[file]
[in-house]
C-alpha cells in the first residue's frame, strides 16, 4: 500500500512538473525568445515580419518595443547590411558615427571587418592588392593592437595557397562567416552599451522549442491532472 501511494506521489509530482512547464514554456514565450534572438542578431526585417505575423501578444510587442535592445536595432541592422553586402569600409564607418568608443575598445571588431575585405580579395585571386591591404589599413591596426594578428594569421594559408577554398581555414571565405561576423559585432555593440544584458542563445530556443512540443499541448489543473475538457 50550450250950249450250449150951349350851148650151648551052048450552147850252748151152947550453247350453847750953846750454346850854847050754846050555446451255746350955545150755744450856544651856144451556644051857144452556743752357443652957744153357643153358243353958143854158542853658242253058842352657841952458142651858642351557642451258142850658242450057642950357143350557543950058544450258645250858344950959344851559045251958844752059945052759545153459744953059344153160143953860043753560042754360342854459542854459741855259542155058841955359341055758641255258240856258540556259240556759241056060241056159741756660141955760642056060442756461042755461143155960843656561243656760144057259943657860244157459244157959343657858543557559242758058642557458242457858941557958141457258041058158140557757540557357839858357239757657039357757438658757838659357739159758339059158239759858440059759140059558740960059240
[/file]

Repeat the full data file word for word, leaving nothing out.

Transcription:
[in-house]
C-alpha cells in the first residue's frame, strides 16, 4: 500500500512538473525568445515580419518595443547590411558615427571587418592588392593592437595557397562567416552599451522549442491532472 501511494506521489509530482512547464514554456514565450534572438542578431526585417505575423501578444510587442535592445536595432541592422553586402569600409564607418568608443575598445571588431575585405580579395585571386591591404589599413591596426594578428594569421594559408577554398581555414571565405561576423559585432555593440544584458542563445530556443512540443499541448489543473475538457 50550450250950249450250449150951349350851148650151648551052048450552147850252748151152947550453247350453847750953846750454346850854847050754846050555446451255746350955545150755744450856544651856144451556644051857144452556743752357443652957744153357643153358243353958143854158542853658242253058842352657841952458142651858642351557642451258142850658242450057642950357143350557543950058544450258645250858344950959344851559045251958844752059945052759545153459744953059344153160143953860043753560042754360342854459542854459741855259542155058841955359341055758641255258240856258540556259240556759241056060241056159741756660141955760642056060442756461042755461143155960843656561243656760144057259943657860244157459244157959343657858543557559242758058642557458242457858941557958141457258041058158140557757540557357839858357239757657039357757438658757838659357739159758339059158239759858440059759140059558740960059240